It’s that time of year where many of us set ourselves New Year’s resolutions for the upcoming year ahead, with “New Year New Me”. Whilst many of us set intentions to lose a couple of stone by summer to be ‘beach ready’ or to eliminate all sources of sugar from our diet (God forbid), January can be a great month to set intentions for the year. It shouldn’t be the month known for ‘I need to change’ (hint: not a good mind-set!).
How about this, instead of thinking that we need to change ourselves to become ‘better’ or ‘happier’ i.e. when I lose x amount of weight then I’ll be happy, how about 2019 being the year we treat our bodies with more nourishing food, respect, some self-love and aiming just to have a healthier life? Everyone is their own perfect self regardless of what they think they have to change. But January is still a great time and opportunity to start the year with healthy intentions – mentally and physically.
In order to achieve what you want, it is important to set realistic goals for yourself that you can achieve. Setting goals that are way over the top and not seeing results can be very disheartening – little baby steps all add up!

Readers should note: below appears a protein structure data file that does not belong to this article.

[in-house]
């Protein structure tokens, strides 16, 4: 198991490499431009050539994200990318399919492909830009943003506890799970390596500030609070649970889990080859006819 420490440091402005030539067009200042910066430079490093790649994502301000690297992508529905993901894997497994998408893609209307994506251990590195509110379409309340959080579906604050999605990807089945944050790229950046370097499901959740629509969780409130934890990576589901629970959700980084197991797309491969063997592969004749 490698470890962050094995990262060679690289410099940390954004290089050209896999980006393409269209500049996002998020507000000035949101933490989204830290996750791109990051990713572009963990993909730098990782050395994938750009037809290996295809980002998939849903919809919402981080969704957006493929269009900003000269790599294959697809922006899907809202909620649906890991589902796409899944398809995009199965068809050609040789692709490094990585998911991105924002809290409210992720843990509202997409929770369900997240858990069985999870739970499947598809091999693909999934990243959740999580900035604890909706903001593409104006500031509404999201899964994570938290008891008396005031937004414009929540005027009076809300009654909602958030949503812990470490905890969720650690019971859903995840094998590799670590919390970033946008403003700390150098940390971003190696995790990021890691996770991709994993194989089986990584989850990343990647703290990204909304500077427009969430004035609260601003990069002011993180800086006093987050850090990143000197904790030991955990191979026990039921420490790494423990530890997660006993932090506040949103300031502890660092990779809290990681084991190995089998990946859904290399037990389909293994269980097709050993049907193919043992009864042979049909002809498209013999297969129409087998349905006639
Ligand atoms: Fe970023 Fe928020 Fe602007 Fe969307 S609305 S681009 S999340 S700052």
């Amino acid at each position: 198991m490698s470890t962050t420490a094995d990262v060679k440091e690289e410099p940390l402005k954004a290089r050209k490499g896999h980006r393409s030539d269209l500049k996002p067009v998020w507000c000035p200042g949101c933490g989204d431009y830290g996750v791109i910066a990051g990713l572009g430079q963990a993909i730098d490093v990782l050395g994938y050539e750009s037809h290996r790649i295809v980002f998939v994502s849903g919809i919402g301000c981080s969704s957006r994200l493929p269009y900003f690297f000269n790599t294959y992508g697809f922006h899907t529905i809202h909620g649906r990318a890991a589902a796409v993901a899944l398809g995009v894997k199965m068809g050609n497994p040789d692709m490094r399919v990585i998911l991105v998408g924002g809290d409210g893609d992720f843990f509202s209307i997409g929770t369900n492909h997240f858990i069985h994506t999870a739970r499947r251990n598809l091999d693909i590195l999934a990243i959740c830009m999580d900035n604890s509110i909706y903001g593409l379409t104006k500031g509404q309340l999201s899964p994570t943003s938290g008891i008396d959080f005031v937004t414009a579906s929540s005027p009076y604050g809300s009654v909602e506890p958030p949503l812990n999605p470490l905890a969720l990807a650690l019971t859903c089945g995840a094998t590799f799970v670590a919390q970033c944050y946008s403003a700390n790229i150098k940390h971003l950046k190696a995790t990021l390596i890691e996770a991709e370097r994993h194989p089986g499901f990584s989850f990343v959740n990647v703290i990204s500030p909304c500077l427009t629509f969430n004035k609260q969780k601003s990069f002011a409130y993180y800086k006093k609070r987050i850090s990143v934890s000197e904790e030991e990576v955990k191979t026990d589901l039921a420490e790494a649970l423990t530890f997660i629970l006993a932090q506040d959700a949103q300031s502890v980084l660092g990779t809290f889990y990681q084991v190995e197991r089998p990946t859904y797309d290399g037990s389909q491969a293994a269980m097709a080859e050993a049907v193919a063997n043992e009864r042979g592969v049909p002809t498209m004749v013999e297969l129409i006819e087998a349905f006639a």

Wait, I don’t have to just eat salad, rice and chicken all day?! You can have your piece of cake and eat it too! ….. as long as it’s within your calorie intake. If you are craving a biscuit or a glass of red wine, and it’s within your calories – then treat yourself! It’s all about balance – and some ‘healthy’ snack bars have the same (if not more) calories than a bar of chocolate.
A baked potato with salad, cheese and tuna may be a healthy lunch option but if you’re eating a mountain of potatoes and cheese this all adds to the amount of calories – just because it’s healthy doesn’t necessarily mean you can eat x2 amount of it!
Some foods that have been deemed a dream for people looking to lose weight may not necessarily be the best to lose those pounds. For example, coconut oil is high in fat and therefore calories, so unless you can eat this within your calorie allowance – avoid over consuming! Keep your eye on the calories of different items, even if it’s branded as “healthy”.
It is recommended by the government for adults to take part in 150 minutes of moderate intensity aerobic physical activity each week including 2 muscle strengthening activities. We all know the importance of taking part in physical activity – how about going for a couple of walks throughout the week to start off?
Self-sabotage can be a major player when it comes to taking up a new skill, sport or anything that you love to do. Just remember, you are worthy of doing these activities and the rewarding sense of self-investment and achievement!
References: World Health Organisation. (2011). Physical Activity and Adults. Available: https://www.who.int/dietphysicalactivity/factsheet_adults/en/. Last accessed 5th Jan 2018.